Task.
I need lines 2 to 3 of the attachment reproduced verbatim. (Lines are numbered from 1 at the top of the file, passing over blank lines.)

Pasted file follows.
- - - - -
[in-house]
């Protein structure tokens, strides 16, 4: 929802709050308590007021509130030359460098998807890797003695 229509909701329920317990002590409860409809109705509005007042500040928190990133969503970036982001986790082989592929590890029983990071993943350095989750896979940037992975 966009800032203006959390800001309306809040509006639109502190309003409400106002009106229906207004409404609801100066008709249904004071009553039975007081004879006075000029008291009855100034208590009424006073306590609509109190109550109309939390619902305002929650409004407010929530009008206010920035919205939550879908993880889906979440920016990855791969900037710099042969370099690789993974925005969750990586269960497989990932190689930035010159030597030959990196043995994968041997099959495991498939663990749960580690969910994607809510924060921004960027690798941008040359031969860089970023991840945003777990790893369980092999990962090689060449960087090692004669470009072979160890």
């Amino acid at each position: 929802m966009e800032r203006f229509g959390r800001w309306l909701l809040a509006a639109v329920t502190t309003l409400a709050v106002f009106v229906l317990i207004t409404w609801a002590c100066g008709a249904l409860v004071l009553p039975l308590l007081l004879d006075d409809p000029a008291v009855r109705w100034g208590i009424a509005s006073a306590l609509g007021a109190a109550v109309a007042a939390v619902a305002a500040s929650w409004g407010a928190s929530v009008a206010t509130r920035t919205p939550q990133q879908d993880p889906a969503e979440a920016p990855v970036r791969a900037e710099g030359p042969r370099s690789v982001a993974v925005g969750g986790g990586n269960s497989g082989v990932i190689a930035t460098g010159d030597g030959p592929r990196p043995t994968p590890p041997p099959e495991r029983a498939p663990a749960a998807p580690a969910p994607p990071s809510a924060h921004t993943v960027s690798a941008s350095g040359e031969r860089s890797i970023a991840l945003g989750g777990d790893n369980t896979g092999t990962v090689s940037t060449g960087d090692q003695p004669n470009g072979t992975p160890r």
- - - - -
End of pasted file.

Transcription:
């Protein structure tokens, strides 16, 4: 929802709050308590007021509130030359460098998807890797003695 229509909701329920317990002590409860409809109705509005007042500040928190990133969503970036982001986790082989592929590890029983990071993943350095989750896979940037992975 966009800032203006959390800001309306809040509006639109502190309003409400106002009106229906207004409404609801100066008709249904004071009553039975007081004879006075000029008291009855100034208590009424006073306590609509109190109550109309939390619902305002929650409004407010929530009008206010920035919205939550879908993880889906979440920016990855791969900037710099042969370099690789993974925005969750990586269960497989990932190689930035010159030597030959990196043995994968041997099959495991498939663990749960580690969910994607809510924060921004960027690798941008040359031969860089970023991840945003777990790893369980092999990962090689060449960087090692004669470009072979160890």
């Amino acid at each position: 929802m966009e800032r203006f229509g959390r800001w309306l909701l809040a509006a639109v329920t502190t309003l409400a709050v106002f009106v229906l317990i207004t409404w609801a002590c100066g008709a249904l409860v004071l009553p039975l308590l007081l004879d006075d409809p000029a008291v009855r109705w100034g208590i009424a509005s006073a306590l609509g007021a109190a109550v109309a007042a939390v619902a305002a500040s929650w409004g407010a928190s929530v009008a206010t509130r920035t919205p939550q990133q879908d993880p889906a969503e979440a920016p990855v970036r791969a900037e710099g030359p042969r370099s690789v982001a993974v925005g969750g986790g990586n269960s497989g082989v990932i190689a930035t460098g010159d030597g030959p592929r990196p043995t994968p590890p041997p099959e495991r029983a498939p663990a749960a998807p580690a969910p994607p990071s809510a924060h921004t993943v960027s690798a941008s350095g040359e031969r860089s890797i970023a991840l945003g989750g777990d790893n369980t896979g092999t990962v090689s940037t060449g960087d090692q003695p004669n470009g072979t992975p160890r």